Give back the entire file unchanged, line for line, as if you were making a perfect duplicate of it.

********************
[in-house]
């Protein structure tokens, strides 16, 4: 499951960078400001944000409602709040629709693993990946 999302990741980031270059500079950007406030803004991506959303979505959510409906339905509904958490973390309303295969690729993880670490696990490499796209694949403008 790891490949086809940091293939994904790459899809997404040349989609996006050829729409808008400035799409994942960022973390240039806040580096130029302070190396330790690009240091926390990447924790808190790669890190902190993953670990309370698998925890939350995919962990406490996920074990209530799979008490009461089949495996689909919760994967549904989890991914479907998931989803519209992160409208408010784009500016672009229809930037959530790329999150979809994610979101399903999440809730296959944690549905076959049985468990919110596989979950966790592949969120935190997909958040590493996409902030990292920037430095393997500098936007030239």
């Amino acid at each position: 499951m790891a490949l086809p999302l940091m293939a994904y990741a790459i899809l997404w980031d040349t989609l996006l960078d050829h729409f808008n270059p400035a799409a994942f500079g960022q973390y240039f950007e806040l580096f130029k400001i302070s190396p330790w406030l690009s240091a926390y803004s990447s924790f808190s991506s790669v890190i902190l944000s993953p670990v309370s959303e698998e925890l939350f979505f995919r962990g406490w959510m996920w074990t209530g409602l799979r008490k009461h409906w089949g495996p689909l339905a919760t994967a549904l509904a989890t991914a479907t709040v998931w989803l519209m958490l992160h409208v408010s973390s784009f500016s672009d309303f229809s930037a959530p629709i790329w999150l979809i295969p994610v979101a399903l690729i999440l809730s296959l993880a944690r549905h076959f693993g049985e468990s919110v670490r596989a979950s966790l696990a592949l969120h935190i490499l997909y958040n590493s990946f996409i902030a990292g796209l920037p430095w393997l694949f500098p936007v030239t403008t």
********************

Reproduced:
[in-house]
């Protein structure tokens, strides 16, 4: 499951960078400001944000409602709040629709693993990946 999302990741980031270059500079950007406030803004991506959303979505959510409906339905509904958490973390309303295969690729993880670490696990490499796209694949403008 790891490949086809940091293939994904790459899809997404040349989609996006050829729409808008400035799409994942960022973390240039806040580096130029302070190396330790690009240091926390990447924790808190790669890190902190993953670990309370698998925890939350995919962990406490996920074990209530799979008490009461089949495996689909919760994967549904989890991914479907998931989803519209992160409208408010784009500016672009229809930037959530790329999150979809994610979101399903999440809730296959944690549905076959049985468990919110596989979950966790592949969120935190997909958040590493996409902030990292920037430095393997500098936007030239």
């Amino acid at each position: 499951m790891a490949l086809p999302l940091m293939a994904y990741a790459i899809l997404w980031d040349t989609l996006l960078d050829h729409f808008n270059p400035a799409a994942f500079g960022q973390y240039f950007e806040l580096f130029k400001i302070s190396p330790w406030l690009s240091a926390y803004s990447s924790f808190s991506s790669v890190i902190l944000s993953p670990v309370s959303e698998e925890l939350f979505f995919r962990g406490w959510m996920w074990t209530g409602l799979r008490k009461h409906w089949g495996p689909l339905a919760t994967a549904l509904a989890t991914a479907t709040v998931w989803l519209m958490l992160h409208v408010s973390s784009f500016s672009d309303f229809s930037a959530p629709i790329w999150l979809i295969p994610v979101a399903l690729i999440l809730s296959l993880a944690r549905h076959f693993g049985e468990s919110v670490r596989a979950s966790l696990a592949l969120h935190i490499l997909y958040n590493s990946f996409i902030a990292g796209l920037p430095w393997l694949f500098p936007v030239t403008t």